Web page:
A View of Hamoze and Plymouth Dock from Mount Edgcumbe
- About the work
About the artist
Samuel Scott, marine and topographical painter, was born in London in c.1702. His early subjects were marine scenes and naval engagements, painted in the style of the van de Veldes. However, following Antonio Canaletto's visit to the capital in 1746, Scott was influenced by the growing popularity of the Venetian artist's views of London and the Thames and devoted himself almost exclusively to this subject. Scott's London views became particularly popular. Unlike other imitators of Canaletto, he avoided the Venetian artist's permanent Venetian blue skies. He settled in the fashionable writers' and artists' village of Twickenham but later moved to Bath, where he died.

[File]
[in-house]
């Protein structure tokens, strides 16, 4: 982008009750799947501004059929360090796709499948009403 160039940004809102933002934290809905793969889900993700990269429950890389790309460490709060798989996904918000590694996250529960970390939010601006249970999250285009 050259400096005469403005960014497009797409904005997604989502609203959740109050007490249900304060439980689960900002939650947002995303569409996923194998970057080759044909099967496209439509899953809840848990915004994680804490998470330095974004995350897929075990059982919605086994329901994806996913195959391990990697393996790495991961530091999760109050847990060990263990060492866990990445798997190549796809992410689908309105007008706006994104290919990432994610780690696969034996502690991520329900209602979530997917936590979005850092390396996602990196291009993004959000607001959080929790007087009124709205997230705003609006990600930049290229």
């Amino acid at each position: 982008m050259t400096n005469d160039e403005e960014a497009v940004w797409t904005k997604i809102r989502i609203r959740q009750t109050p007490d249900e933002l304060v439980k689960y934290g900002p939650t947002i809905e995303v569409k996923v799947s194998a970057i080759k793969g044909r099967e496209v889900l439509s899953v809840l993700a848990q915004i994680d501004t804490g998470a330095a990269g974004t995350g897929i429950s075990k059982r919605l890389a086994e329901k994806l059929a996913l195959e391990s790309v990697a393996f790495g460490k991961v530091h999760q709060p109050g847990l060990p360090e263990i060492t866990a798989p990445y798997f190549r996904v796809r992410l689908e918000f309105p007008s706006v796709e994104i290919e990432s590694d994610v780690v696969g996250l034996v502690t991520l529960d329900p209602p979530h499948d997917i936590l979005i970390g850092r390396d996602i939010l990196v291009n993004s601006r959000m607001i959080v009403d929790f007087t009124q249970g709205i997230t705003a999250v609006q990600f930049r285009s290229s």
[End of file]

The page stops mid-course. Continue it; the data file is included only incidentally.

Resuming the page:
George Lambert, theatre scene and landscape painter, divided his career equally between the two professions. For most of his life he lived in Covent Garden. His early style of the 1720s is similar to that of John Wootton. However, his later classical landscapes earned him the accolade ‘the English Poussin’. Lambert painted the landscape backgrounds for William Hogarth’s paintings ‘The Pool of Bethesda’ and ‘The Good Samaritan’, made for St. Bartholomew’s Hospital (1736-37). In 1761 he was elected chairman of the newly founded Society of Artists of Great Britain. The Society received the Royal Seal on 26th January 1765 and just five days later Lambert died at his home in Covent Garden, leaving his possessions to his servant, Ann Terry.